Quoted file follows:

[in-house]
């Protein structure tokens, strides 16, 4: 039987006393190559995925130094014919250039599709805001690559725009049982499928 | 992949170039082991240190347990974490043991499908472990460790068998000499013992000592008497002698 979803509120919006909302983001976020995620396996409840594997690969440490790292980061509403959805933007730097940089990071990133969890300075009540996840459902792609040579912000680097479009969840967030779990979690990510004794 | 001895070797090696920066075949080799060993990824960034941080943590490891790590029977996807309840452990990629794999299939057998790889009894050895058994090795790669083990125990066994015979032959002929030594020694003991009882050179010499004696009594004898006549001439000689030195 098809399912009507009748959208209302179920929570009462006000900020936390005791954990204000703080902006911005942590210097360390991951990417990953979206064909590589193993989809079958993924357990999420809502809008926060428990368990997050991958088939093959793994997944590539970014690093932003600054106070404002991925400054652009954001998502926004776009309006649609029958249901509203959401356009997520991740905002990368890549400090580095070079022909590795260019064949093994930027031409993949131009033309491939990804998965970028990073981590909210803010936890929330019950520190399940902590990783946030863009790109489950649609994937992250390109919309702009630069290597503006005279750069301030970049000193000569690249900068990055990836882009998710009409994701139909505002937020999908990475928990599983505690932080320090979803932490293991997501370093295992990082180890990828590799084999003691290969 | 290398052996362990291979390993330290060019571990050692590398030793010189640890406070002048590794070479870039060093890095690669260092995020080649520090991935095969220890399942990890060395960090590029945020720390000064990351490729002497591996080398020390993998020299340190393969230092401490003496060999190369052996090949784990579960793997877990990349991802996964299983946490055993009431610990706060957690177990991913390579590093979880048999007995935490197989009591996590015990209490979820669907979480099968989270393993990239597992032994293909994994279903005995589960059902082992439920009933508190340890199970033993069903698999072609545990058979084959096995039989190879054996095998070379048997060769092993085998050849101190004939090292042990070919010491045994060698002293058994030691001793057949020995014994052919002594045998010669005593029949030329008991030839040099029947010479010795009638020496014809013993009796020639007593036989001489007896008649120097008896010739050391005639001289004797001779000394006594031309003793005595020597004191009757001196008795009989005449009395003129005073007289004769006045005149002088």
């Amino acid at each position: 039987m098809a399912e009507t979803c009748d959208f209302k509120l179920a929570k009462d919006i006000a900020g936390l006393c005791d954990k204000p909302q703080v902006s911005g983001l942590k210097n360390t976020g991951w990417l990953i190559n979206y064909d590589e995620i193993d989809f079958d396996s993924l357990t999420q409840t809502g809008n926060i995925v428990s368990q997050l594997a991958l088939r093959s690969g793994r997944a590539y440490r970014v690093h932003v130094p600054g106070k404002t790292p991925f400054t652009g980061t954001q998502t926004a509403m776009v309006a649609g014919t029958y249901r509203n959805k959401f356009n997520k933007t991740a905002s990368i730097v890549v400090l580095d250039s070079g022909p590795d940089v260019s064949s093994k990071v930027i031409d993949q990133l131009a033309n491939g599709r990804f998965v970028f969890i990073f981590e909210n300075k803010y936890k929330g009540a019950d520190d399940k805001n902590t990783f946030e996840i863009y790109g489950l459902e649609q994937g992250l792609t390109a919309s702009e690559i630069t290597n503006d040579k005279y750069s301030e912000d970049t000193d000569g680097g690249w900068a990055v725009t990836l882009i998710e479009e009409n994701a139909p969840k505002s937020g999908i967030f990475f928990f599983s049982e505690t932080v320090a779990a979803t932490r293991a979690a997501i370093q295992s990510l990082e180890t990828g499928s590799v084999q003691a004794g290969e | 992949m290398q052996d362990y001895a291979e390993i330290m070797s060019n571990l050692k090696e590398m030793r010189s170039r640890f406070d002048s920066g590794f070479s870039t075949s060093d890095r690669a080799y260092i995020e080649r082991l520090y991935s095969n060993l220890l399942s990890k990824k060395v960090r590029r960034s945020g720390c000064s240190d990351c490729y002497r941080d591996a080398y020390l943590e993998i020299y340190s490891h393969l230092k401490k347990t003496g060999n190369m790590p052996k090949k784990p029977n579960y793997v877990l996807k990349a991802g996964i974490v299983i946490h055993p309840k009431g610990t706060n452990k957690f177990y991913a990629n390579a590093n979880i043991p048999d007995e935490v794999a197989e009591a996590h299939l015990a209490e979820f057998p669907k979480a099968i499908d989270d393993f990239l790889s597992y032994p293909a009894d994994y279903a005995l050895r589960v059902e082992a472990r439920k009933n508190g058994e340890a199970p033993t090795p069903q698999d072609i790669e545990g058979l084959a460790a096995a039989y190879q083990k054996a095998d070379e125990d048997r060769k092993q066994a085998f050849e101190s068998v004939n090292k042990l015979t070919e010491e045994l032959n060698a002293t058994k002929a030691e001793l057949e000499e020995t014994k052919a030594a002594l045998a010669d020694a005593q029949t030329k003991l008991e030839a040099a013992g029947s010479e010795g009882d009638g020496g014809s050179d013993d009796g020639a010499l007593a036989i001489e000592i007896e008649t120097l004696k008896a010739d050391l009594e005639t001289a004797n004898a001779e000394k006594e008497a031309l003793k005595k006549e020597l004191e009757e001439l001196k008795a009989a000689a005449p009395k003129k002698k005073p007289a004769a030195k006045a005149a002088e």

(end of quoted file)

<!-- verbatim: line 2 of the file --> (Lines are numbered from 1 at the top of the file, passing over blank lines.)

């Protein structure tokens, strides 16, 4: 039987006393190559995925130094014919250039599709805001690559725009049982499928 | 992949170039082991240190347990974490043991499908472990460790068998000499013992000592008497002698 979803509120919006909302983001976020995620396996409840594997690969440490790292980061509403959805933007730097940089990071990133969890300075009540996840459902792609040579912000680097479009969840967030779990979690990510004794 | 001895070797090696920066075949080799060993990824960034941080943590490891790590029977996807309840452990990629794999299939057998790889009894050895058994090795790669083990125990066994015979032959002929030594020694003991009882050179010499004696009594004898006549001439000689030195 098809399912009507009748959208209302179920929570009462006000900020936390005791954990204000703080902006911005942590210097360390991951990417990953979206064909590589193993989809079958993924357990999420809502809008926060428990368990997050991958088939093959793994997944590539970014690093932003600054106070404002991925400054652009954001998502926004776009309006649609029958249901509203959401356009997520991740905002990368890549400090580095070079022909590795260019064949093994930027031409993949131009033309491939990804998965970028990073981590909210803010936890929330019950520190399940902590990783946030863009790109489950649609994937992250390109919309702009630069290597503006005279750069301030970049000193000569690249900068990055990836882009998710009409994701139909505002937020999908990475928990599983505690932080320090979803932490293991997501370093295992990082180890990828590799084999003691290969 | 290398052996362990291979390993330290060019571990050692590398030793010189640890406070002048590794070479870039060093890095690669260092995020080649520090991935095969220890399942990890060395960090590029945020720390000064990351490729002497591996080398020390993998020299340190393969230092401490003496060999190369052996090949784990579960793997877990990349991802996964299983946490055993009431610990706060957690177990991913390579590093979880048999007995935490197989009591996590015990209490979820669907979480099968989270393993990239597992032994293909994994279903005995589960059902082992439920009933508190340890199970033993069903698999072609545990058979084959096995039989190879054996095998070379048997060769092993085998050849101190004939090292042990070919010491045994060698002293058994030691001793057949020995014994052919002594045998010669005593029949030329008991030839040099029947010479010795009638020496014809013993009796020639007593036989001489007896008649120097008896010739050391005639001289004797001779000394006594031309003793005595020597004191009757001196008795009989005449009395003129005073007289004769006045005149002088």